The President of the Republic, in Council of Ministers, and having heard the opinion of the Superintendent for the Promotion and Protection of Free Competition shall determine the norms under which the following activities shall be allowed: 1. The fixing directly or indirectly, individually or in concerted action of bid or offer prices of any good or service; 2. The application, in commercial relations, of unequal conditions for equivalent or similar services that fashion inequities into the competitive process, especially if distinct from conditions which would emerge naturally if there existed effective competition in the market, except in the case of discounts granted from prompt payment, volume discounts, less risk, and other conditions commonly found in commerce; and 3. Exclusive territory arrangements and franchises with exclusive dealership provisions. (Article 18).
In establishing the norms under which the activities indicated in the preceding subparagraphs may be conducted, the Executive Branch shall concurrently comply with the following: 1. Authorization of these activities, will have as objectives: contributing to production improvements, commercialization and distribution of goods and services, or promoting technical or economic progress; 3. Prior authorization of lawful activities, and control over their implementation, by the Office of the Superintendent; and 4. The authorization will contain the minimum required to achieve intended goals. (Single Paragraph, Article 18).
The Office of the Superintendent may authorize practices or actions that benefit the respective consumers or users, contribute to increased economic efficiency of the persons who engage in them, and comply with the requirements established in the Law: 1. The agreements, decisions, collective recommendations or joint practices specified in Articles 9 and 10 of the Law; 2. The agreements, decisions, collective recommendations or joint practices specified in Articles 10 and 12 of the Law, which inhibit effective competition and have significant impact on the respective market; and 3. Unilateral practices or conduct specified in Articles 6, 7 and 8 of he Law. (Article 8 of Regulation No. 1).
With respect to exclusive distribution contracts, they are not protected by this exception if:
a) the distributer is a competitor of the supplier in the production of the goods identified in the contract;
b) the products subject of the contract can be obtained by customers solely through the distributor, and competing products are not available either within or outside the assigned territory;
c) there exists no effective competition for the products subject of the contract;
d) there are restrictions on market access for other producers of competing products
e) the supplier is in a position to determine, directly or indirectly, the prices or the conditions of contract for resale of the product to third parties; and
f) the contract is for an indefinite duration, or for a period longer than five years.
Similarly, exclusive purchase contracts are excluded from protection under this exception if:
a) the distributor is a competitor of the supplier in the production of goods subject of the negotiation;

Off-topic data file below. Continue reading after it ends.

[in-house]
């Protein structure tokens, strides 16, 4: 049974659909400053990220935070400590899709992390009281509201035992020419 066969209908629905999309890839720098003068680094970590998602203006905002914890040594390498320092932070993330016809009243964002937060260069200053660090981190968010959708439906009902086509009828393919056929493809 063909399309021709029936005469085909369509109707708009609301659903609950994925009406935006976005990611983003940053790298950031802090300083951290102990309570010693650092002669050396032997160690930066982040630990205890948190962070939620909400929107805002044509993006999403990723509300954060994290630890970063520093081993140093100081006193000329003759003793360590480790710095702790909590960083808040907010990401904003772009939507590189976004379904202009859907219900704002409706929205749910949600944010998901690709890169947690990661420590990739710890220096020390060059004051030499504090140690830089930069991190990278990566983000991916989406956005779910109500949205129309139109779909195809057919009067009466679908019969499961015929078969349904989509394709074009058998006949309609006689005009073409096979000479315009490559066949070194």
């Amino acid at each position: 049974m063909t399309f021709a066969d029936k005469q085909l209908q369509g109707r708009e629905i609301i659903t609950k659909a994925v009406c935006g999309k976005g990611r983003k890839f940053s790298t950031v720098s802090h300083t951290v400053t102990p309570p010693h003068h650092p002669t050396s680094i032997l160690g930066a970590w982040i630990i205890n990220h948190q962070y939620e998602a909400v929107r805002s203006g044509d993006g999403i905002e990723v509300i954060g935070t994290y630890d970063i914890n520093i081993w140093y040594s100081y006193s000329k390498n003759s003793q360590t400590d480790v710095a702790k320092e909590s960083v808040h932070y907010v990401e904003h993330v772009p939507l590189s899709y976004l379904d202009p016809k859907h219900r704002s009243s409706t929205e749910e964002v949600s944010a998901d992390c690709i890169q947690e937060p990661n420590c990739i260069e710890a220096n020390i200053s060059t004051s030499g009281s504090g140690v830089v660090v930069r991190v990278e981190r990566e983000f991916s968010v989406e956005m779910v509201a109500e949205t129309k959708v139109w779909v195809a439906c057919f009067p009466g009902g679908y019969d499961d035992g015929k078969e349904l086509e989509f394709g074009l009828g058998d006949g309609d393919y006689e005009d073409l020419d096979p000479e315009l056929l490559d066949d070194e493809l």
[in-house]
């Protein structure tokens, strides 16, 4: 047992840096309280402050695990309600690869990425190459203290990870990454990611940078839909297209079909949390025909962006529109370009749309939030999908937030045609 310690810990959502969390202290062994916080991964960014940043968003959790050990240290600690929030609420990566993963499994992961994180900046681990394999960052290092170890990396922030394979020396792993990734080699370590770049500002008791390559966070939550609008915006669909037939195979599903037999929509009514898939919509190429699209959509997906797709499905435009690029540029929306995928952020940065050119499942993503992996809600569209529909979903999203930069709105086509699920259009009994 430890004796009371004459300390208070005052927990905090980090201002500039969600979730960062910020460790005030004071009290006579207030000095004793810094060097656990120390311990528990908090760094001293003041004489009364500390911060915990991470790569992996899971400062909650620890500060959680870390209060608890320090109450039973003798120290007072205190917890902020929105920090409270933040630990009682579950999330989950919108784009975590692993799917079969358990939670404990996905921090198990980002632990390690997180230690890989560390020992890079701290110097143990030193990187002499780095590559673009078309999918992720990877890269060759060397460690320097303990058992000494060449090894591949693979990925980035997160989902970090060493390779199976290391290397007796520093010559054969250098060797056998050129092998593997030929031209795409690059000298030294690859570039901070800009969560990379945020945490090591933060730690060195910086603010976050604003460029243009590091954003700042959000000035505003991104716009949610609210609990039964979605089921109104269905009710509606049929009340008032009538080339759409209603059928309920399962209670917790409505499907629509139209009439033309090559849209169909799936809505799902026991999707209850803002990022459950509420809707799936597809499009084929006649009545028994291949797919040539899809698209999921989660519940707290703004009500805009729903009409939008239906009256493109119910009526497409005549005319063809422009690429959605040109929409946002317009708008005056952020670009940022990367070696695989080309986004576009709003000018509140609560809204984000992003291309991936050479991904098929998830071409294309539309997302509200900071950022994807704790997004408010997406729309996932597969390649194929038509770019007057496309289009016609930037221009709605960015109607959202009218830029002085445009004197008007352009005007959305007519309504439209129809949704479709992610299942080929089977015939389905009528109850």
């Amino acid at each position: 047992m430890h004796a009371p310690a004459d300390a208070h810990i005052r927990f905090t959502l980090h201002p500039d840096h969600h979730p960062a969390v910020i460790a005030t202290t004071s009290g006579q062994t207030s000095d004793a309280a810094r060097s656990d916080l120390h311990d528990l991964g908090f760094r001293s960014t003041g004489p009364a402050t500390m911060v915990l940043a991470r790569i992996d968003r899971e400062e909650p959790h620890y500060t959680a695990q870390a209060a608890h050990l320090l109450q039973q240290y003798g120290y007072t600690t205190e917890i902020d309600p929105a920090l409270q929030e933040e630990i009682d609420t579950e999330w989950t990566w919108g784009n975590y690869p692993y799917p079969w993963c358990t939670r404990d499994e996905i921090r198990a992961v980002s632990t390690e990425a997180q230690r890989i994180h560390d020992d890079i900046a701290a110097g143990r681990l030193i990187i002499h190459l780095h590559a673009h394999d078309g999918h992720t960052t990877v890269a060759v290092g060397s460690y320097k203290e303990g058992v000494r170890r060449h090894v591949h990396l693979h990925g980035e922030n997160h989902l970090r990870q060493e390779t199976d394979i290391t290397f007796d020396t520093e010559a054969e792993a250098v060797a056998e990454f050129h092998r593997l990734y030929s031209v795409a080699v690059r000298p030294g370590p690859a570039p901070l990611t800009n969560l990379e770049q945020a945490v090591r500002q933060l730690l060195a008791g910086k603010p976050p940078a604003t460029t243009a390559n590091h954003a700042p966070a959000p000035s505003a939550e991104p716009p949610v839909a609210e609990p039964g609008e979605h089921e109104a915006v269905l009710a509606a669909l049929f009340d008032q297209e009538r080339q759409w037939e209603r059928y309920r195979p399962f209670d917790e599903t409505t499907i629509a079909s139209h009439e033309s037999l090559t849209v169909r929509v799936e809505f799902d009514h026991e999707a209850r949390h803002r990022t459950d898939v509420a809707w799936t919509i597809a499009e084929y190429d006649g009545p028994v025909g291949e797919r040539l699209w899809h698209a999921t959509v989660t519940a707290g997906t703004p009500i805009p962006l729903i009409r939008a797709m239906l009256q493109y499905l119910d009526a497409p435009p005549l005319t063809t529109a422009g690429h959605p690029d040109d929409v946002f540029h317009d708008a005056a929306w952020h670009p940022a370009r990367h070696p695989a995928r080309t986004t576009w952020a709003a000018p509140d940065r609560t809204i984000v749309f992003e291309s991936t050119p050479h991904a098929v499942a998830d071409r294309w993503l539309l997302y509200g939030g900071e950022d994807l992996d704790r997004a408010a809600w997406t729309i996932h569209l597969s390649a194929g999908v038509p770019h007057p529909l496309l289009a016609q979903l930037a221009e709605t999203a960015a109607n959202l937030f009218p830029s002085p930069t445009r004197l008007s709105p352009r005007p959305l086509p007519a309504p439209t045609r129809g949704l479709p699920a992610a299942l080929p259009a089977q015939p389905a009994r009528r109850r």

b) the products bear no relationship to each other, either in terms of their nature or their commercial use;
c) the contract is for an indefinite duration, or for a period longer than five years.
The Resolution provides, however, that exclusive distribution and purchase contracts that are not protected by this exception may nevertheless be authorized on an individual basis by the superintendency, upon application by the interested party.
(Resolution No. SPPLC/036-95).
In addition, with the exception noted, Resolution SPPLC/036-95 provides that in the case of exclusive distribution contracts, the obligations, conditions or competition-restricting clauses that the supplier may impose on the distributor are limited to the following:
a) not to manufacture or distribute products that compete with those identified in the contract within the assigned territory;
b) to purchase the products identified in the contract exclusively from the distributor. A simultaneous contract for exclusive distribution and purchase would be considered to fall under this category;
c) to advertise the products identified in the contact, within the assigned territory;
d) not to advertise the products identified in the contract, outside the assigned territory;
e) to purchase complete runs, or minimum quantities of the products identified in the contract, or to maintain minimum inventories of such products;
f) to maintain a sales or warehousing network where so required by the nature of the products identified in the contract;
g) to sell the product identified in the contract with its own name, trademark and distinctive packaging; and
h) to offer warranties and provide customer servicing for the products identified in the contract.
Finally, it establishes that in exclusive distribution contracts, the distributor may impose obligations, conditions or anti-competitive restrictions on the supplier only to the extent of preventing him from supplying or selling the product identified in the contract directly to customers in the assigned territory, and with respect to exclusive purchase contracts, the distributor may require the distributor [sic: the supplier?] to sell exclusively to him only the products identified in the contract. A simultaneous contract of exclusive distribution and purchase would considered to fall under this category.